It’s interesting how most of our activities easily fit into the frameworks of pain and pleasure. Pain and pleasure would easily explain why you said, thought, felt or acted in a particular manner, at a given point in time. These two emotions are strong driving motivations and determinants of our performance. How you feel before doing a certain thing influences how you do it – and how you feel after accomplishment (or failure) influences your next objective.
My observation has it that we first seek safety before exponentiation; avoiding pain before pursuing pleasure. Under normal circumstances, first seek to define a context/environment before the product; and we do so much in the interest of either improving or upholding our self-images.
Seeking safety before exponentiation of efforts is logical; of what value is it to invest an effort if the probability of losing along the way was higher than the potential gains? We, therefore, establish pain points and start addressing them before exploring pleasures. We seek to understand the contexts that affect/influence us, and it’s after establishing that taking a chance towards progress is worthier than staying the same that we make extra efforts to multiply our value at a certain place, or among certain people.
Of interest in today’s article is the progressive nature of our efforts. Yes, it feels good to get started in a particular line of interest. Overcoming initial obstacles e.g., getting into a new position brings with it a feeling of importance and a new image under which to define ourselves. And because you had overcome so many obstacles and challenges prior to getting there, it’s natural to wish that the going now be with more of positive feelings and less of bad feelings. And in as much as we psychologically expect things to be this way, the reality is very much different – there is a pain in every process, and that pain demands to be felt.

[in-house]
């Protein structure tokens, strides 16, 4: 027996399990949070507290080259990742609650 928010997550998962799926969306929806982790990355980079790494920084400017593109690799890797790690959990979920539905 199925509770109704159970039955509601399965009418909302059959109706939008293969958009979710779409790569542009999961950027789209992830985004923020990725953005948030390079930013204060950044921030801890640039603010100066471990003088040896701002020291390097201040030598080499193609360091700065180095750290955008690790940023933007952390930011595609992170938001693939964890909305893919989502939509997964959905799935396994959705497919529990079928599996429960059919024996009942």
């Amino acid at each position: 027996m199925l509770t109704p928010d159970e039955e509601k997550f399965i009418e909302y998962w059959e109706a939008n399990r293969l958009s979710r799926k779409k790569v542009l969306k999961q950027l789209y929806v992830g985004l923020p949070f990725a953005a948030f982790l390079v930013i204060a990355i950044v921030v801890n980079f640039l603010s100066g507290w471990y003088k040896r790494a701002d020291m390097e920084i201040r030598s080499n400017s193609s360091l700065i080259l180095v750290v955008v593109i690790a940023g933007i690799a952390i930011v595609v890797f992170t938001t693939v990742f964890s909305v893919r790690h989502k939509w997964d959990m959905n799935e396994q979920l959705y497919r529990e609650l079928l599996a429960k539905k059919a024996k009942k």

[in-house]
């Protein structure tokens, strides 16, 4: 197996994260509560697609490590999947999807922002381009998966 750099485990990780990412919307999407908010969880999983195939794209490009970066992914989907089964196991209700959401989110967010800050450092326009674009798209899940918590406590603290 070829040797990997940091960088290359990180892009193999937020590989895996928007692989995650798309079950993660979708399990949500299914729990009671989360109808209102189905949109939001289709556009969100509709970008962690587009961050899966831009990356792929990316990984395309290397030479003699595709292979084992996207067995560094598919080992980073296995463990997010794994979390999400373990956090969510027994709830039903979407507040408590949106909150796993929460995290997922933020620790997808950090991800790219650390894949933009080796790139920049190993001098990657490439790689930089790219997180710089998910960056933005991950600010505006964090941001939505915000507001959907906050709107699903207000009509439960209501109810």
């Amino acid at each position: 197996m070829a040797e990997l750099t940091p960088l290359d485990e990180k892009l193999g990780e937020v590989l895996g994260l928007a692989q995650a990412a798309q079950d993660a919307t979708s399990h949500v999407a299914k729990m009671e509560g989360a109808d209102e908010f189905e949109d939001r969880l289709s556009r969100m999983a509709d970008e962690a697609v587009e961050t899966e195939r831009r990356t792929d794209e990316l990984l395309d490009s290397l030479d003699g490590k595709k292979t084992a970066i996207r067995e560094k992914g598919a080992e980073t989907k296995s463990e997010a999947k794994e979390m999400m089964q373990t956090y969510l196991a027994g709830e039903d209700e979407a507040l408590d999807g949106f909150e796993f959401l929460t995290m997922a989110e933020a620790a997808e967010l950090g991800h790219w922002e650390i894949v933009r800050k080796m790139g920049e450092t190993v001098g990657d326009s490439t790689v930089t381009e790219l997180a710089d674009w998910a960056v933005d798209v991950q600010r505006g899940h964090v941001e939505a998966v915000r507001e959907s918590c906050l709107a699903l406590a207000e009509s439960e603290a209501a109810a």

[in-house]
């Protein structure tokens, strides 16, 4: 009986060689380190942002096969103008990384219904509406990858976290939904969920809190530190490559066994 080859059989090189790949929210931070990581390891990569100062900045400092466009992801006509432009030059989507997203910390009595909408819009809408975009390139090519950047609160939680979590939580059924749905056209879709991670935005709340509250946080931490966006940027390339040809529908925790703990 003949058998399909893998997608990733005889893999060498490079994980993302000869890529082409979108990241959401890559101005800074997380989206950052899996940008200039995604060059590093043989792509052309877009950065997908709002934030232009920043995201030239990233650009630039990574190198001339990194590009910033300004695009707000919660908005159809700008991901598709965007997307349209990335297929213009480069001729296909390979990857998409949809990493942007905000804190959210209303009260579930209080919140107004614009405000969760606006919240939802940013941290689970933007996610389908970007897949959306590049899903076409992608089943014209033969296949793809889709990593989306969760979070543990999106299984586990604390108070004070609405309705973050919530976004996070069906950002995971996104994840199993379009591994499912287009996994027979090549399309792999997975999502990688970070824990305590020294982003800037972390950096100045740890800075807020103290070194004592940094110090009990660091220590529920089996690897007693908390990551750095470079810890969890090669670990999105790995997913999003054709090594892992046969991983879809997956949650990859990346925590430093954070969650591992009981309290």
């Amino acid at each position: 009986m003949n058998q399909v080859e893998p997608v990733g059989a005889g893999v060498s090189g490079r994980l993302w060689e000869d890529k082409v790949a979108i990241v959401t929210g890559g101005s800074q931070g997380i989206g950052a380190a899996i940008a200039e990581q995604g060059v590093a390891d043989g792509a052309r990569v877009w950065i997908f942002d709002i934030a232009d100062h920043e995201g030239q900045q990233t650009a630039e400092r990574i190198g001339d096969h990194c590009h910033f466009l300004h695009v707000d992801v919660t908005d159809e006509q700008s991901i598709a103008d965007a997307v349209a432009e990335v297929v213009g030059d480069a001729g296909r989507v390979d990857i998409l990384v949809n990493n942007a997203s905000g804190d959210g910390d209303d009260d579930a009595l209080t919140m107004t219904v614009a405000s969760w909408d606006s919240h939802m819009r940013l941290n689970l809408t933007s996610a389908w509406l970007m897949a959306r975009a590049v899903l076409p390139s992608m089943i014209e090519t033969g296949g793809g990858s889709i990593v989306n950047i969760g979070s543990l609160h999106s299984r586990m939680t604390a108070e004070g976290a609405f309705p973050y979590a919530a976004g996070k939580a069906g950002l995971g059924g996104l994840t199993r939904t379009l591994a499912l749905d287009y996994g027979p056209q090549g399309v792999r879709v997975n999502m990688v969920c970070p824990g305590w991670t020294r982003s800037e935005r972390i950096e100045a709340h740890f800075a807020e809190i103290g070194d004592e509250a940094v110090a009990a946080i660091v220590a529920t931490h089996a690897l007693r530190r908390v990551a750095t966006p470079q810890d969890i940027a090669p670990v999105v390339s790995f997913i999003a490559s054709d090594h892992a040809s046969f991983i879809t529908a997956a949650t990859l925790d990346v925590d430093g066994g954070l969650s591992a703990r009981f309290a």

So you see it’s understandable when things go wrong, and you understand why and get to correct your ways and rewards resume gravitating towards you. But this happens only when we’re around what we’re used to – the so-called comfort zone. And many times we get so accustomed to the comfort zone that we want new experiences. The pursuit of adventure ultimately leads us to what I like to describe as unfamiliar territory; a place you progress with more of instincts and less of assurance. You’re therefore more vulnerable, especially when things go wrong. Going wrong in the course of a new adventure means that you’re on a trajectory of failure, and failure has with it the burden of a deteriorated self-image. But it’s in these moments of things not working out that we learn, unlearn, take detours, reroute altogether or simply stick there for a little longer in order to get desired results.
The two things that shall help you in moments of uncertainty are:
- Trust the process
- Embrace a growing/learning attitude
As simple as these two may sound, they are key to surviving difficult moments and moments of uncertainty.
Therefore, lead your life to reach your goals; live deliberately.